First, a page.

Lieberman: Within one year we have made many gestures towards the Palestinians. We expect the Americans to put pressure on the Palestinians to stop anti-Israeli activities in the international arena. The Palestinians have to withdraw their law suits against Israeli officers, stop the boycott of Israeli goods and all incitement. What incentives do we have for agreeing to further compromises?
SPIEGEL: Does the prospect of signing a peace treaty with the Palestinians mean nothing?
Lieberman: First of all we want security. The international community is making a strategic mistake. You cannot impose peace. First you have to provide security and prosperity, then you can bring about a comprehensive solution.
SPIEGEL: So in your view the negotiations with Palestinian President Mahmoud Abbas are useless?
Lieberman: No. We have to keep the political process alive. Talks are better than nothing. The problem is that we don't know whom Abbas represents. His Fatah party lost the elections in 2006. In 2007, Hamas took over power by force in the Gaza Strip.
SPIEGEL: Nineteen years after the peace process started in Madrid with indirect talks, you are again leading "proximity talks." US Special Envoy Mitchell wants to commute the five kilometers between Jerusalem and Ramallah. Why does this have to be so complicated?
Lieberman: We were for direct talks from the beginning, whether in Jerusalem or Ramallah. It is the Palestinians who object to it. And they feel strengthened because the West constantly speaks about the settlements.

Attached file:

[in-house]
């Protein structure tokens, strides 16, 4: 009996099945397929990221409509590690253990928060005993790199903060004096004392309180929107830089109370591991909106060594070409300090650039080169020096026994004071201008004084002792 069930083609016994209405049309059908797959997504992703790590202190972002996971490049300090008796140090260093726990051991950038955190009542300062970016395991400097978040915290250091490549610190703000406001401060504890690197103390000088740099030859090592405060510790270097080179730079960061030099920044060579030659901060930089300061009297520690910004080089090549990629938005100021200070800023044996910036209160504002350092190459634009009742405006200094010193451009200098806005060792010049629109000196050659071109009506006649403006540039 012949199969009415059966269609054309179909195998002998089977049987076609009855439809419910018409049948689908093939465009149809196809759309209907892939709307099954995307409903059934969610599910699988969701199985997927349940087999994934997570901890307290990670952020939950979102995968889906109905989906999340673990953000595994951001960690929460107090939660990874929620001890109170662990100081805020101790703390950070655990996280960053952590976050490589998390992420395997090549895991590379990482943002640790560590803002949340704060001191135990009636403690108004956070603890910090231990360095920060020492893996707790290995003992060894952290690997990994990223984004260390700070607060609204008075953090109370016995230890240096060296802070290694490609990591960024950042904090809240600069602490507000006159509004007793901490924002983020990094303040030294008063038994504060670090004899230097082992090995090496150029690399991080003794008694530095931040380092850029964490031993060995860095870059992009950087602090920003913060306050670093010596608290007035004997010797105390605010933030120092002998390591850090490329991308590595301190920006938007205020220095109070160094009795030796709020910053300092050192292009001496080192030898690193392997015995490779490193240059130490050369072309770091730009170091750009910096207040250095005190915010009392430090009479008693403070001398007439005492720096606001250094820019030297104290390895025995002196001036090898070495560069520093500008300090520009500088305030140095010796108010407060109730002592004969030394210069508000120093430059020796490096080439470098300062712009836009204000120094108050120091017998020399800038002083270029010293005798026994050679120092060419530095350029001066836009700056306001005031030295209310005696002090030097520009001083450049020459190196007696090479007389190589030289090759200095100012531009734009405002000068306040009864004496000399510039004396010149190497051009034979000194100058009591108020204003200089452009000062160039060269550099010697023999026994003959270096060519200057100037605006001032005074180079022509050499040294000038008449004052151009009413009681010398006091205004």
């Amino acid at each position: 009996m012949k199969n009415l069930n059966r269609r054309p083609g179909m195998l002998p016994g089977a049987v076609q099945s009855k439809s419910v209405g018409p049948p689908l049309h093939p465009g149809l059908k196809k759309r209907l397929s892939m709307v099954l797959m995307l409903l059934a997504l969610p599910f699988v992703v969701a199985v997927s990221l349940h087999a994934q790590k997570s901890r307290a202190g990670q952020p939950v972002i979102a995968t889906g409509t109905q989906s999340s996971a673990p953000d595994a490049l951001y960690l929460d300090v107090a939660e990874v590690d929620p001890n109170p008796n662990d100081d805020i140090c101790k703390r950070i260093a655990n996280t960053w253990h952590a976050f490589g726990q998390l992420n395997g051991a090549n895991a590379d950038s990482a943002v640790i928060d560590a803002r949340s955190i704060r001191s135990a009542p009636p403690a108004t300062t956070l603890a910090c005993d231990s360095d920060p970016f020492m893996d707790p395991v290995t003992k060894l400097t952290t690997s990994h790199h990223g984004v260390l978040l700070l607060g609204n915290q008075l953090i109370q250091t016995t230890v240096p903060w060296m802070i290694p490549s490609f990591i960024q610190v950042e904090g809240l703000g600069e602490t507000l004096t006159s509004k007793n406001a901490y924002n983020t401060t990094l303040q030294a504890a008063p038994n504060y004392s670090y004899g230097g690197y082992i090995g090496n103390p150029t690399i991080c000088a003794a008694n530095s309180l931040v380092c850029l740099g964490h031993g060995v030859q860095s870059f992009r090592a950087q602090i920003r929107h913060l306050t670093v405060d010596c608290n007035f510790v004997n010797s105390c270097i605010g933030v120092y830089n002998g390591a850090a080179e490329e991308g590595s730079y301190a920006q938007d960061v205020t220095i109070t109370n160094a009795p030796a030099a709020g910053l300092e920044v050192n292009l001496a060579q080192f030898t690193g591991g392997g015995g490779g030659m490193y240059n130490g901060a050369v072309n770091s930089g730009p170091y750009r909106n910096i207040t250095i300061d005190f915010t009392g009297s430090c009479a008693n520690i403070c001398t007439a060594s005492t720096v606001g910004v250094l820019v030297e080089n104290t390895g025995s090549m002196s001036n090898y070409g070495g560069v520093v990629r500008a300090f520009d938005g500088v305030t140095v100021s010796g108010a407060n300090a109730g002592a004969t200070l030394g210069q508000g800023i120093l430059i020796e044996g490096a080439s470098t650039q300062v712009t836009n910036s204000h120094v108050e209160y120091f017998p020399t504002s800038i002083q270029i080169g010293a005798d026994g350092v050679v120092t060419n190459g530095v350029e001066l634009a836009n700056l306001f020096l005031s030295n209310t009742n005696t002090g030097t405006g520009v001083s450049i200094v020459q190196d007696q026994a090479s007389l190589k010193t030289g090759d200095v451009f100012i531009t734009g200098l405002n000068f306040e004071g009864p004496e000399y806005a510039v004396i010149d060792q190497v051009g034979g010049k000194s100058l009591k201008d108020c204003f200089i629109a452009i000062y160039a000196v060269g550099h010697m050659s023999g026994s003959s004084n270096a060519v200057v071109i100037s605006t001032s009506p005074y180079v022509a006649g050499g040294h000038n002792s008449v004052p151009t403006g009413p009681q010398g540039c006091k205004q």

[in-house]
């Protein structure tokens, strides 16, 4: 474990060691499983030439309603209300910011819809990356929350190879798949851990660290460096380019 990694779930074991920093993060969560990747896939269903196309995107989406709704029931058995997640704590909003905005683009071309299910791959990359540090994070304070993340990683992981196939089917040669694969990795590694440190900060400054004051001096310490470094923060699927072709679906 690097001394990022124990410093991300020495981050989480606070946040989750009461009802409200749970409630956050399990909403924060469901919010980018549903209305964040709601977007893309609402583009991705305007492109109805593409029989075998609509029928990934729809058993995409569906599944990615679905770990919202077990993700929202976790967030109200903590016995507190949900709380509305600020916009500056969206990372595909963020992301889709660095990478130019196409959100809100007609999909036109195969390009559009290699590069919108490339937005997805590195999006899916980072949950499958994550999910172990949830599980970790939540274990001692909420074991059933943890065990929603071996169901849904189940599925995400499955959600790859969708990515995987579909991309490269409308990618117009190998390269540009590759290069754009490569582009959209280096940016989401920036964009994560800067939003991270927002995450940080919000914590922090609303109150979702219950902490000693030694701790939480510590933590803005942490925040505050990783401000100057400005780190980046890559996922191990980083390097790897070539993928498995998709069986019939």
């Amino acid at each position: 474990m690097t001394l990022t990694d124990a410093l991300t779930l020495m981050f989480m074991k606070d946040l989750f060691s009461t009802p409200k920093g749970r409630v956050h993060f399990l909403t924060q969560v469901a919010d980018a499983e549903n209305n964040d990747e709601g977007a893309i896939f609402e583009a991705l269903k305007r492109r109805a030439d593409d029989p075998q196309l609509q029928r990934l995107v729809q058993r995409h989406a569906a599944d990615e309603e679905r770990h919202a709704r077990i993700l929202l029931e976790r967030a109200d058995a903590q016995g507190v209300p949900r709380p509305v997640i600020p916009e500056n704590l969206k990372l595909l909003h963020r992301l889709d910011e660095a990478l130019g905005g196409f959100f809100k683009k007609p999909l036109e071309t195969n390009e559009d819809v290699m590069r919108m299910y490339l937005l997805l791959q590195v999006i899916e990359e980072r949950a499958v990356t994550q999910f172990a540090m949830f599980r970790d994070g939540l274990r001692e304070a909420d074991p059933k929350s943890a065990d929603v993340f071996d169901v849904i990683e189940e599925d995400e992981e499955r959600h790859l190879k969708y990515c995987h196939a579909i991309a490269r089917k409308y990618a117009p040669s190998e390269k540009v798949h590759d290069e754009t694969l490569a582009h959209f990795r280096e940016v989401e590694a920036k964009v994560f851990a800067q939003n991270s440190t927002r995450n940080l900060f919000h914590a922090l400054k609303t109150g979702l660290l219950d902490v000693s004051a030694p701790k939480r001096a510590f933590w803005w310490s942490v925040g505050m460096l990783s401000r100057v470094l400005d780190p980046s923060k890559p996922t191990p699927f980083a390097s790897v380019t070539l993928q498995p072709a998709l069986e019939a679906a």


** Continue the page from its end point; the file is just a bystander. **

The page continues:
SPIEGEL: Do you think the Americans are naïve?
Lieberman: I don't know whether they are naïve. I believe in facts, and they are: Despite the settlements, we signed two peace agreements -- one with Egypt and one with Jordan. And although both Ehud Barak and Ehud Olmert were ready to evacuate most of the settlements and withdraw to the '67 border, the Palestinians refused to sign. With the Oslo agreements we gave up half of the West Bank ...
SPIEGEL: ... It wasn't you, but rather the leftist government of then-Prime Minister Yitzhak Rabin.
Lieberman: Yes, I was against it and I am sorry to say that I was right. For 16 years we made concessions, but the Palestinians have only rejected them. And this despite the fact that on the Israeli side there were all these nice guys: Rabin, Peres, Barak, Olmert, Sharon. Not such bad guys like me ...
SPIEGEL: Sharon, a nice guy?
Lieberman: He vacated the settlements in the Gaza Strip.
Part 3: 'A National Conflict ... Developed into a Religious Conflict'
SPIEGEL: Why do you need the settlements at all?
Lieberman: First of all, Judea and Samaria are the birthplace of our nation since the days of the Bible. But the settlements are also important for our security.
SPIEGEL: The settlements? Do they not actually endanger your security?
Lieberman: No, the settlements around Jerusalem, for example, serve like a fence for us.
SPIEGEL: But you have already built a wall that separates Jerusalem from the West Bank.
Lieberman: The settlements are like a second security ring, we need them. But we are ready to negotiate about parts of them.
SPIEGEL: You live in a settlement yourself: Nokdim, south of Bethlehem.
Lieberman: And I said I am ready to give it up. But I have to be sure that there is a partner on the other side who is able to deliver. From our experience there is no partner and no results
SPIEGEL: Perhaps Israel has simply not offered enough?